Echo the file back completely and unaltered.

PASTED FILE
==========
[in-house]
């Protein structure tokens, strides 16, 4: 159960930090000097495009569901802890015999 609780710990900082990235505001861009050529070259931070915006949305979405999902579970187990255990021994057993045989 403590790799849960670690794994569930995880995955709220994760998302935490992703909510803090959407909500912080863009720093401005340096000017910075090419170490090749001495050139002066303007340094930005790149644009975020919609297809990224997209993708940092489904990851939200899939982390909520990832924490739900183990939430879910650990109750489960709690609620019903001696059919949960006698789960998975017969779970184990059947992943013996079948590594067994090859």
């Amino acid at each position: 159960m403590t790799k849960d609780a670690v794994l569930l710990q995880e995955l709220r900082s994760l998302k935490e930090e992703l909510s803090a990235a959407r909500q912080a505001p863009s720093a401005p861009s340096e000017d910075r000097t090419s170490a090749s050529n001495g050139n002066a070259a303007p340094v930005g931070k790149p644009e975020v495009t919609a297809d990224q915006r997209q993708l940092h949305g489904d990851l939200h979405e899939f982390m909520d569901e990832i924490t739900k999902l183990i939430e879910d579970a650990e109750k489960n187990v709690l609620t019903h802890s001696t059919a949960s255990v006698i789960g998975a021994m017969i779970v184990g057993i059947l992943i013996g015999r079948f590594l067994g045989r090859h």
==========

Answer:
[in-house]
């Protein structure tokens, strides 16, 4: 159960930090000097495009569901802890015999 609780710990900082990235505001861009050529070259931070915006949305979405999902579970187990255990021994057993045989 403590790799849960670690794994569930995880995955709220994760998302935490992703909510803090959407909500912080863009720093401005340096000017910075090419170490090749001495050139002066303007340094930005790149644009975020919609297809990224997209993708940092489904990851939200899939982390909520990832924490739900183990939430879910650990109750489960709690609620019903001696059919949960006698789960998975017969779970184990059947992943013996079948590594067994090859």
């Amino acid at each position: 159960m403590t790799k849960d609780a670690v794994l569930l710990q995880e995955l709220r900082s994760l998302k935490e930090e992703l909510s803090a990235a959407r909500q912080a505001p863009s720093a401005p861009s340096e000017d910075r000097t090419s170490a090749s050529n001495g050139n002066a070259a303007p340094v930005g931070k790149p644009e975020v495009t919609a297809d990224q915006r997209q993708l940092h949305g489904d990851l939200h979405e899939f982390m909520d569901e990832i924490t739900k999902l183990i939430e879910d579970a650990e109750k489960n187990v709690l609620t019903h802890s001696t059919a949960s255990v006698i789960g998975a021994m017969i779970v184990g057993i059947l992943i013996g015999r079948f590594l067994g045989r090859h």